Saturday, September 5, 2015

Hitman: The Enemy Within review

    Hitman: The Enemy Within is a Expanded Universe novel of the Hitman video game franchise. Much like the movies, it attempts to add much-needed depth to the character of Agent 47, the International Contract Agency (ICA), and the universe which our anti-hero operates. As much as I've come to love the Hitman universe in the short time I've been a fan, I've got to say I was very grateful for some expansion beyond the role of killer and killed.

    The premise is one of the ICA's board members, Aristotle Thorakis, is close to bankruptcy despite being a billionaire. A thinly-disguised Aristotle Onassis, Thorakis seeks out a means of maintaining his lavish position and this unwittingly leads him to the Agency's enemies in Puissance Treize ("Power Thirteen" in French). Aristotle is given a 500 million euro loan in exchange for information which will allow them to eliminate the Agency's top earners, including the inhumanly gifted Agent 47. 47 survives the initial attempt on his life, which starts him on a globe-trotting adventure to find the traitor so he can get back down to business--as well as save his handler Diana from being framed for Thorakis' crimes.

    William C. Dietz has a good grasp on 47's character with a man who is the consummate professional in all things. 47 has no human connections so he exists almost in isolation of the rest of the world, observing it from an outsider's perspective and soaking in the details of a loner who doesn't need friends or family. Much of the book focuses on 47's love of food and local culture, which is an interesting take but makes sense given he's not interested in sex or companionship.

    Perhaps because Agent 47 isn't the most talkative protagonist, we get him from the perspective of his antagonists to get the bulk of the novel's emotional core. I was very fond of Puissance Treize assassin Marla who, after failing to kill 47, decides to do anything to survive his wrath. This leads to some rather despicable decisions on her part but, by the time 47 catches up with her, your sympathy is as much with her as our erstwhile antihero. Much of the novel tends to treat 47 like the Terminator, an unstoppable force no one can really impede from his target and that's a really interesting take on the character.

    I also appreciated much of the supporting cast, including well-realized interpretation of series mainstays Father Vittorio and Diana Burnwood. Diana, in particular, gets portrayed with a strong will that never bends even when in an extremely compromising position. The character doesn't play a big role in the novel but from what we see, she's sexy, intelligent, confident, and charismatic. I also liked Mister Nu, another ally for 47 in the Agency, and wish he would show up in the games.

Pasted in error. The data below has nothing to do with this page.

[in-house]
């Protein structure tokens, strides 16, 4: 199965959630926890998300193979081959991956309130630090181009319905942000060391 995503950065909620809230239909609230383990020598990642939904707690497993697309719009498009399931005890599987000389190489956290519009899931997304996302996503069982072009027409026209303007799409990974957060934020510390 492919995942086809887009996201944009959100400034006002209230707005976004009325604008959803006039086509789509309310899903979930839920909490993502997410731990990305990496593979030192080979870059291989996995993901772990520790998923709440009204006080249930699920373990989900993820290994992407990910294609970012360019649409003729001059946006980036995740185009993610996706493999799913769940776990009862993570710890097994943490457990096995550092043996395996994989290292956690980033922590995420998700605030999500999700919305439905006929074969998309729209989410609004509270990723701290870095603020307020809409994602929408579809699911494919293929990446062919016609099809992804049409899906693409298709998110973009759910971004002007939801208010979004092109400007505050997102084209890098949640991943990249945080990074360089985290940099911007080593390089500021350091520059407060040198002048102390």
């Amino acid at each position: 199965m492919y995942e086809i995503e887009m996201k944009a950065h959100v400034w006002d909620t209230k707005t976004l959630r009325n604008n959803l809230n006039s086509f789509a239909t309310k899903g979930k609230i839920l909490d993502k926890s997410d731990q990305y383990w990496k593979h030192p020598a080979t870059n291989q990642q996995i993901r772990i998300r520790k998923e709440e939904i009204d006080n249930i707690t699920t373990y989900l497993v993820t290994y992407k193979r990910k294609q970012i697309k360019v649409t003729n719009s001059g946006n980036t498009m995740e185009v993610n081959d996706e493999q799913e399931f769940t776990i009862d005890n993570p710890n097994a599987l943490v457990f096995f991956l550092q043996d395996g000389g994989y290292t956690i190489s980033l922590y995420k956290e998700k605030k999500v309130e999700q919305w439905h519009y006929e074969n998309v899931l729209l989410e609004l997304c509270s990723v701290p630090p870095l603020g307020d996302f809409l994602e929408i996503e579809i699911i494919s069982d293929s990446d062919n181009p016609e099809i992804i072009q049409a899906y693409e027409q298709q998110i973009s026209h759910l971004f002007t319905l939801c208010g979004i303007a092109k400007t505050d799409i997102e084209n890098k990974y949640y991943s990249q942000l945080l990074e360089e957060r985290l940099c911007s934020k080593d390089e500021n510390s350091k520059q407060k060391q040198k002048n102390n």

Dietz realizes that ninety-percent of 47's skill is in staying hidden and the best part of the book's action sequences are when he's planning his elaborate takedowns. These include some truly interesting ways of dispatching his foes, straight from the video games, like a piano-wire decapitation of a motorcycle gang member, and the all-too-realistic peanut allergy poisoning. Watching 47 plan his meticulously crafted hits is much better than a novel focusing on him pulling out his pistols to go John Woo on his enemies.

    The book makes a couple of missteps. For example, not believing we're going to hate Puissance Treize enough to want to see them destroyed for being assassins out to get our protagonist, the author makes one of their leaders a pedophile running a ring of them. While it's gratifying to see 47 do an almost-afterthought rescue of the tykes, the entire thing smacks of trying too hard. Likewise, when 47 doesn't kill one of his targets belonging to this child-slavery ring, you think he's being too merciful. There's also a few plots left hanging, which seem to be setting up a sequel which never came. This is unfortunate since I really enjoy Dietz's writing style.

    Some readers may be put off by the fact 47 is portrayed as a man who has almost no redeeming features other than his professionalism. His only decent act occurs almost toward the end of the book and his perspective is of a man devoid of any sympathy for his fellow human beings. This is strange as the book references Father Vittorio and shows Agent 47 still maintains strong feelings toward his former mentor. Despite this, I don't think this is an inaccurate portrayal of 47 as he's always displayed a near-total amorality.

    In conclusion, this is a really fun book and I think fans of the franchise will enjoy it. Much of the world-building absent from the main games is present here and I wouldn't have been averse to seeing characters from this book return. Sadly, this is a "one and done" sort of deal and the only other legal Hitman novel is by a different author.


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